For slum dwellers evicted from the banks of the Adyar and Cooum rivers in Chennai, currently residing in Perumbakkam, access to food rations under the Public Distribution System (PDS) is proving to be one arduous process. In addition to lack of educational facilities for children and infrastructural inadequacies highlighted in earlier articles in Citizen Matters Chennai, severe lapses in the functioning of the government-organised PDS, leading to insufficient essential commodities that families are dependent on, have also come to light.
Inadequate numbers of PDS centres
For the estimated number of 7600 families in Perumbakkam, there is only one PDS centre, and these too often report scarcity of provisions. Each family is entitled to 30 kg of rice per month, which they have never received even once during their two-year stay at the resettlement.
“We have to take leave from work to get provisions from the ration shop. They give only one provision a day. What about the rest? How can we afford to take so many days of leave in a month?” questioned Paramavelu, a resident.
There are carpenters, electricians, manual scavengers and housemaids in the settlement, most of whom are solely dependent on these PDS provisions. But lapses in the system have made them give up their visits to the PDS centre and manage with whatever is available. “After multiple visits and fights with the person in charge of the ration shop, I could get 5kg rice this month. I am not sure how to run the household, once this is finished,” says Banu, a widow who has been looking for a job.
According to government norms for functioning of a PDS, each centre should not have more than 1000 ration cards serviced by it. However, this centre exceeds the norm by more than 7.6 times, points out Anupriya Murugesan, a local social worker.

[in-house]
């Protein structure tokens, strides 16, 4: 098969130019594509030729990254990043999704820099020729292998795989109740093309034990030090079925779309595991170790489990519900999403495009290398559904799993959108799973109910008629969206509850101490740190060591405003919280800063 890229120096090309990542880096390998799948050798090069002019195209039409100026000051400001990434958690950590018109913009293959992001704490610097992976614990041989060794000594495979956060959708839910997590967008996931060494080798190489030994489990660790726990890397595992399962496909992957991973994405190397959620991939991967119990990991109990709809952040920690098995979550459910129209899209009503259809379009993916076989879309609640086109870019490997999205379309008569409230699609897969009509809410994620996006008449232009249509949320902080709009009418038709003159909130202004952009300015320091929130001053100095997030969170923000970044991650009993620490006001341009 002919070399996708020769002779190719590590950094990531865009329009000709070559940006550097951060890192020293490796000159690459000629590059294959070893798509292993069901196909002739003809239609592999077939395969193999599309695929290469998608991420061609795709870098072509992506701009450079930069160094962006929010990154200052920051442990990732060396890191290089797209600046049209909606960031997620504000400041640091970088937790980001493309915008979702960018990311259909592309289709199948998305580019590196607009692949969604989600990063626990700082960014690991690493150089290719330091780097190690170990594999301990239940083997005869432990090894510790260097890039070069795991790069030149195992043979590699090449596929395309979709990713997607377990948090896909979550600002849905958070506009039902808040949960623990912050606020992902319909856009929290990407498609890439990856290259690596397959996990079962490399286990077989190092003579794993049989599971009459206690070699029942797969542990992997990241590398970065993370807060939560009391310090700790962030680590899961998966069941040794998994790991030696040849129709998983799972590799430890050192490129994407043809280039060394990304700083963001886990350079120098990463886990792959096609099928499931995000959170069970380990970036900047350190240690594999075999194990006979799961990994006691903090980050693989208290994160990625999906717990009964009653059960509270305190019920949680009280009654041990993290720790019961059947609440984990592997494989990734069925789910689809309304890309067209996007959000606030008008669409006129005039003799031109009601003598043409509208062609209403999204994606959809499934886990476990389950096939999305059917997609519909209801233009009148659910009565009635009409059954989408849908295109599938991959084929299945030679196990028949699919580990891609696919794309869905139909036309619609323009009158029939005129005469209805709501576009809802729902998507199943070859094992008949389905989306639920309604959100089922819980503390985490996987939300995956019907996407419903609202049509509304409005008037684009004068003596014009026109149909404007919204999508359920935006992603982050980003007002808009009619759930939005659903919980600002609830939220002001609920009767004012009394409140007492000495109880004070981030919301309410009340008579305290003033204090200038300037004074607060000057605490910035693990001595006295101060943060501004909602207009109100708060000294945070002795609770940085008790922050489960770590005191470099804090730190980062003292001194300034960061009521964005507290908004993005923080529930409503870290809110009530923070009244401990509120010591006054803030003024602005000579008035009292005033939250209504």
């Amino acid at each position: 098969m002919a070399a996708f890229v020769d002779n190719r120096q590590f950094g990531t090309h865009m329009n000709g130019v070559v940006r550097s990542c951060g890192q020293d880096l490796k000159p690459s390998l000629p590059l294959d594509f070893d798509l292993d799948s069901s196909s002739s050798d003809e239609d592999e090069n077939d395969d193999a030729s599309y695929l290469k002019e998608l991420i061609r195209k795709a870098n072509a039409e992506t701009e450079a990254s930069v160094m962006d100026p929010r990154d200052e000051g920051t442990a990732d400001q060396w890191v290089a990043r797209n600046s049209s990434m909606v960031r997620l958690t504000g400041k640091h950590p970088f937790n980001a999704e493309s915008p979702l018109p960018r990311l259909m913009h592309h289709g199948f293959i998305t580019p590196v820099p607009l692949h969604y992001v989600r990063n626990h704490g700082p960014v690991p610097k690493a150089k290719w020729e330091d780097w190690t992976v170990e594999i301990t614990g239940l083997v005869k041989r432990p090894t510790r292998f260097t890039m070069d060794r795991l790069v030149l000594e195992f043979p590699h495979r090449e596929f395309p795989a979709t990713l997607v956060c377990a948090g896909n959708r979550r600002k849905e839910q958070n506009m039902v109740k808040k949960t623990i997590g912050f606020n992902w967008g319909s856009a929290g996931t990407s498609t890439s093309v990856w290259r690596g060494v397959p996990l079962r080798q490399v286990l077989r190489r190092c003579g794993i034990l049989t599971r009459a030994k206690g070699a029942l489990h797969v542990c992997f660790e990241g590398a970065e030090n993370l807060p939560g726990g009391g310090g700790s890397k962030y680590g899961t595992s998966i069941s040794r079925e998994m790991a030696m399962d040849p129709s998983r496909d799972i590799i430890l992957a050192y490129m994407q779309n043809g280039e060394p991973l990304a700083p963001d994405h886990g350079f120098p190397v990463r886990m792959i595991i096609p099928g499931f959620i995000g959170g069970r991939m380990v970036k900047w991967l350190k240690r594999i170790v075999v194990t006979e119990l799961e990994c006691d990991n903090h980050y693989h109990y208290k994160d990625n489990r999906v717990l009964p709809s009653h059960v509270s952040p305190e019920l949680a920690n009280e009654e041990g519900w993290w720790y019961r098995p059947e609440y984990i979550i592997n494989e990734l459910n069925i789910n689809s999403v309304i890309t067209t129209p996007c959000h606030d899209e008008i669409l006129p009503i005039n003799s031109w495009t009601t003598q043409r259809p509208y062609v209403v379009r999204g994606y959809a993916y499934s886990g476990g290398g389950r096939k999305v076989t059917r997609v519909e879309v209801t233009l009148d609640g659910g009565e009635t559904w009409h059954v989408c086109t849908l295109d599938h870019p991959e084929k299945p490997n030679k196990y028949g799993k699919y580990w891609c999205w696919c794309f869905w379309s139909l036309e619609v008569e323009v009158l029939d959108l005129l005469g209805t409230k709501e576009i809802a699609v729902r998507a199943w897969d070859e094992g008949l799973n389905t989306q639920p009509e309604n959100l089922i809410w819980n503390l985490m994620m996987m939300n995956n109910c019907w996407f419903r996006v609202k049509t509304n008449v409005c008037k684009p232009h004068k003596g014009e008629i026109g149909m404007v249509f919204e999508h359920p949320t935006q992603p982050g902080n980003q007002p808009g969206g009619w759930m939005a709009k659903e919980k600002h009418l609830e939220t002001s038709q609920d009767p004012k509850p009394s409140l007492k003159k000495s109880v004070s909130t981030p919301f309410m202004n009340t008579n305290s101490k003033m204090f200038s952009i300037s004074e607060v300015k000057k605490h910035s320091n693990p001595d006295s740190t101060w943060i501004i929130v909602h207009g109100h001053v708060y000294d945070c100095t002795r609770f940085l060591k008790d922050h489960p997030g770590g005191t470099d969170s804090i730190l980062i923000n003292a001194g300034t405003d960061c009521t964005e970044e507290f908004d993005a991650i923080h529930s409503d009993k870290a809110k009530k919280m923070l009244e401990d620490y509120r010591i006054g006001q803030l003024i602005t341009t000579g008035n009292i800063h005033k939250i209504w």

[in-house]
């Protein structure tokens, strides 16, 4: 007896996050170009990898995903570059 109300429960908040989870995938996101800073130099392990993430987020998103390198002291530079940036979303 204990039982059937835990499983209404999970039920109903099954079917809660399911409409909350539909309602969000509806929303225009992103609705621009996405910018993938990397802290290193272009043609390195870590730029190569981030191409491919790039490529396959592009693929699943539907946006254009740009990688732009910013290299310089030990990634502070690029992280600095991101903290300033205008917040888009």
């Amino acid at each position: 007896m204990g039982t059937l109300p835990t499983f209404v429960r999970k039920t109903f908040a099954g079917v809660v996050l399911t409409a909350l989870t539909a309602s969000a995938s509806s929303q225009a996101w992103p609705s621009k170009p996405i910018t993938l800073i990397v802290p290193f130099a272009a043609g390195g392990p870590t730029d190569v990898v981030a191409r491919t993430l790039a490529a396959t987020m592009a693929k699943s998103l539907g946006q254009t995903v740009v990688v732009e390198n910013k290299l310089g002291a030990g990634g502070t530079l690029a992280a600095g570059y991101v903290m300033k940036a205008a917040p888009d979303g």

Though the Tamil Nadu Slum Clearance Board (TNSCB) has completed construction of another PDS centre in the locality, the Department of Civil Supplies, which is the nodal agency, has not sanctioned operations there as yet. Most of the residents have still not been allotted ration cards, after their previous ones were cancelled during eviction.
A senior TNSCB official said, “During eviction, we had invalidated their previous cards. We had conducted various camps to change their address in their ration cards. Despite pushing the civil supplies department to operate the new ration shop, things remain in the backburner.”
Where corruption runs deep
Corruption has also been a long standing problem, with the personnel-in-charge of the ration centre, often fleecing card holders. “If we give the person at the shop a 100-rupee note and buy groceries (like sugar) worth Rs 50, he seldom returns the remaining change. He either keeps it for himself or persuades us to buy rations for Rs 100,” shares Banu. She has also complained that the process of getting free rations from the shops is not a one-time thing, as one should pay at least five visits.
The PDS centre functions on alternate Sundays to facilitate residents, says the officer on duty at the centre. However, he turned mute when asked about the corruption, and later denied the allegations. When our reporter went to the centre around 12.30 pm on a Thursday last week, the shop was all set to close for the day.
It all boils down to policy
Absence of Primary Health Centres and lack of job opportunities for residents are a few among many other issues that the rehabilitated settlers are grappling with in this area. Most of the houses in Phase 1, occupying the first few blocks, are in dilapidated condition. Sewage water from the houses in the upper floors seeps into houses in the lower floors. Another serious concern is the absence of street lights in the entire settlement.
Whether it is lack of PDS supplies or inadequate street lighting, the absence of a comprehensive housing policy is the reason behind such varied and multiple problems.
“In the case of the Perumbakkam resettlement, the TNSCB has experimented on people. Only after the construction, did they realise the loopholes in their design. I wonder how it passed all the stages of clearance,” said Vanessa Peter, policy researcher, Information and Resource Centre for the Deprived Urban Communities.
A housing policy mandates preparation of a Detailed Project Report (DPR) as far as relocating and rehabilitating slum dwellers is concerned. At Perumbakkam, rehabilitation finds only a mention in the proposals.
“TNSCB can provide only housing to slum dwellers. In the absence of a comprehensive policy, the other departments are not mandated to provide the supporting civic and social infrastructure in these colonies. Now TNSCB bears the additional burden of navigating the long bureaucratic process of approaching other departments individually for necessary facilities,” Vanessa added.